Original news was published on 04 March 2019
The offshore wind sector is set to install more than 69 gigawatts of new capacity through 2027, driving breakbulk demand globally, according to the latest research from consultancy Navigant Research.
The firm predicts that operating capacity will exceed 100 gigawatts by 2030 thanks to offshore wind projects “quickly becoming more cost-effective.”
“Power purchase prices for projects are dropping, driven by turbine size and other technology improvements, economies of scale, faster installation cycles, and increased supply chain competition,” a spokesperson for Navigant said.
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Navigant highlights the UK, the Netherlands, Denmark, Germany and Belgium as “industry-leading countries” already well into the transition phase to market-oriented policies where highly competitive bidding for power contracts dominates.
However it also notes that more developed countries are reaching maturity for offshore wind auctions, with bidding already started in the U.S. ahead of offshore project installations along the northeastern seaboard.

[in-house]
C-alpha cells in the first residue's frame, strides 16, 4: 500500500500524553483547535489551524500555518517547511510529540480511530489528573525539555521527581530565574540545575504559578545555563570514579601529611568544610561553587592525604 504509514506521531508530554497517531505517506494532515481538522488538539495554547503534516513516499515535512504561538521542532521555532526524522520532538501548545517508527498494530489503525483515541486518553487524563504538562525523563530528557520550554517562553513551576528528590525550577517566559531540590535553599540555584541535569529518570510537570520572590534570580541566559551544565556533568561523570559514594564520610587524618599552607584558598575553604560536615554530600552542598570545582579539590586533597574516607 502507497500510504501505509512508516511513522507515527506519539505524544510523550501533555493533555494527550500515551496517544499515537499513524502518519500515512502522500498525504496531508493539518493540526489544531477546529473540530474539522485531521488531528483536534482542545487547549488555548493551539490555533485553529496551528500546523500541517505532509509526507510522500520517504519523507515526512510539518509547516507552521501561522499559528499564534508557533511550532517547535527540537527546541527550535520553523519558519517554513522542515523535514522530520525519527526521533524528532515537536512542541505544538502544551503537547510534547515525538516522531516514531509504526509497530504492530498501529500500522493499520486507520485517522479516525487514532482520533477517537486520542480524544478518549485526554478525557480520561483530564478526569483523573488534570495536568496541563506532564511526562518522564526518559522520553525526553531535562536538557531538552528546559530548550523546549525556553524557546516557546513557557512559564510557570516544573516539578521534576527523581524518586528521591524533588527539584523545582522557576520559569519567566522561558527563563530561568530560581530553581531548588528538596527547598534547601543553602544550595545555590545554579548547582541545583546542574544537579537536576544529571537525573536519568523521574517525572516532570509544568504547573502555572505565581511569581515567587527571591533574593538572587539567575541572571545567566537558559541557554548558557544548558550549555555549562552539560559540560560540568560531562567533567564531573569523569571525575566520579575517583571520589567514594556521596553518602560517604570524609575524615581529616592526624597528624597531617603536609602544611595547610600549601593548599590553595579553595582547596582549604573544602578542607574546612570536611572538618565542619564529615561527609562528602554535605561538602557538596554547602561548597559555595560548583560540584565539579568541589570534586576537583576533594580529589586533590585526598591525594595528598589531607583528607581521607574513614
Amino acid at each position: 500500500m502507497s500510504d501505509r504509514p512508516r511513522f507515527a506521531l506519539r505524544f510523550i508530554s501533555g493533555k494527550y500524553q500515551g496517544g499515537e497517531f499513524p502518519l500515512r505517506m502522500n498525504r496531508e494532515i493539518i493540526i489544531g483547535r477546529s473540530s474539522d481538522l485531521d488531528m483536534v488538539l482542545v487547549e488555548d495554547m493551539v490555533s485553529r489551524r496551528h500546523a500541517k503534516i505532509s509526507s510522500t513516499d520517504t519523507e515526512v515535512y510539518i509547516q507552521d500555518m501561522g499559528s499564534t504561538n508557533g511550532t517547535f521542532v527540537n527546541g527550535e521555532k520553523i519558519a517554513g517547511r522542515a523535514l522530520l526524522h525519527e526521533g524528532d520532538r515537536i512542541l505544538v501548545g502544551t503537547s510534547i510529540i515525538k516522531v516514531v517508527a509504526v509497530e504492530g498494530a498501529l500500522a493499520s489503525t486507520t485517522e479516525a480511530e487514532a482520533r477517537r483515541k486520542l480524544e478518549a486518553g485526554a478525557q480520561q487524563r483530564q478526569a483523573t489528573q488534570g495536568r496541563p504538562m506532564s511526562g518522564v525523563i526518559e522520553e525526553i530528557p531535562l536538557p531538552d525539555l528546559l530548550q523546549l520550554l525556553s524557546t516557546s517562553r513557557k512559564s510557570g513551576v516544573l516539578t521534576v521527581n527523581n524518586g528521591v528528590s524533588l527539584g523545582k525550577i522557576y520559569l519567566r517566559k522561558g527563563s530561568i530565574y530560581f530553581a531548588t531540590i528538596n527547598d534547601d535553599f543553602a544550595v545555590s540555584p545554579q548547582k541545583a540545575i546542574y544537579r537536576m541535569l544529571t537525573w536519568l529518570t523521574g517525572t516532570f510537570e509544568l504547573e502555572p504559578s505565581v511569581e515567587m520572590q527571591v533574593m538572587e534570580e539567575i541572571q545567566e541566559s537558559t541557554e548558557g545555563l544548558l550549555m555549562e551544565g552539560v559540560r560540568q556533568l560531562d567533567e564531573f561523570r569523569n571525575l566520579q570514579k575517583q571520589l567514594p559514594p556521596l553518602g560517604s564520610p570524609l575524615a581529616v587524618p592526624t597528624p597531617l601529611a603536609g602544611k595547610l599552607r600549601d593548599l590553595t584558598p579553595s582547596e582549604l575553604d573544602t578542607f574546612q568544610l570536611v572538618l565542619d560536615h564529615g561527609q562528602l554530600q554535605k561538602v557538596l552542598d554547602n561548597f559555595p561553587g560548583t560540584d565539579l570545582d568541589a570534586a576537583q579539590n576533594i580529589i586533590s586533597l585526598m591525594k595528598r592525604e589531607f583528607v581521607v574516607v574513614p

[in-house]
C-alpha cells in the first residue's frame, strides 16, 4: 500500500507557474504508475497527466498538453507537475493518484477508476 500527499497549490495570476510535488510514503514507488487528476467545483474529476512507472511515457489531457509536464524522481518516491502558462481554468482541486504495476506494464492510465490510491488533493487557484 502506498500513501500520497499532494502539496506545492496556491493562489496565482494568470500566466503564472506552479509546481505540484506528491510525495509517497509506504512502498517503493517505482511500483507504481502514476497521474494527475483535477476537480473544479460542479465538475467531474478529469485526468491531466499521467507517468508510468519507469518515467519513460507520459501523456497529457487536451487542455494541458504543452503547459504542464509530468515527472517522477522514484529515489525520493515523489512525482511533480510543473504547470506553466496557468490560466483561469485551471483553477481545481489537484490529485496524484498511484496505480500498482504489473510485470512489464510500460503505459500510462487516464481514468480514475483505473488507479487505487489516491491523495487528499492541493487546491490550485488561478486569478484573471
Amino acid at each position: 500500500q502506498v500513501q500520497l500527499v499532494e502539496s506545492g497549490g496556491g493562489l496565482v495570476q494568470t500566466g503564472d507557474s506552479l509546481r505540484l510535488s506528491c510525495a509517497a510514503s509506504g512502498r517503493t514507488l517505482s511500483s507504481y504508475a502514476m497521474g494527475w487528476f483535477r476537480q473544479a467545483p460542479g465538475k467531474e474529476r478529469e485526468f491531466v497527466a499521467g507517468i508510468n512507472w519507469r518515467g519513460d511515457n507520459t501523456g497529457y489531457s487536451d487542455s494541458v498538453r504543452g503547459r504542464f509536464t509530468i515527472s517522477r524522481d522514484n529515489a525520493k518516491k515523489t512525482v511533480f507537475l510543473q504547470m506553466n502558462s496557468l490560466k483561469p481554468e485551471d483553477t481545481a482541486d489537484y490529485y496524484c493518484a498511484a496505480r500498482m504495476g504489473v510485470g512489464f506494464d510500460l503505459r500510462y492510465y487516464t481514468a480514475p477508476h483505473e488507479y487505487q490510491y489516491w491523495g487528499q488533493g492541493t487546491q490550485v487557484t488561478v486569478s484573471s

Vineyard project gets CRMC backing
One of the largest of these projects on the U.S. Northeast coast is the Vineyard Wind development off the coast of Martha's Vineyard in Massachusetts, which was recently approved by the Coastal Resources Management Council.
The 84-turbine project is expected to generate 800 megawatts once complete and drive demand for offshore breakbulk handling skills not yet established in the U.S. following backing from the island’s dominant fishing industry.
"We are confident that today’s vote, combined with the US$16.7 million comprehensive funding package developed in consultation with Rhode Island fishermen and CRMC staff, will allow the Ocean State’s fishing industry to safely operate and grow side-by-side with our project and future offshore wind developments,” said Lars Pederson, CEO of Vineyard Wind.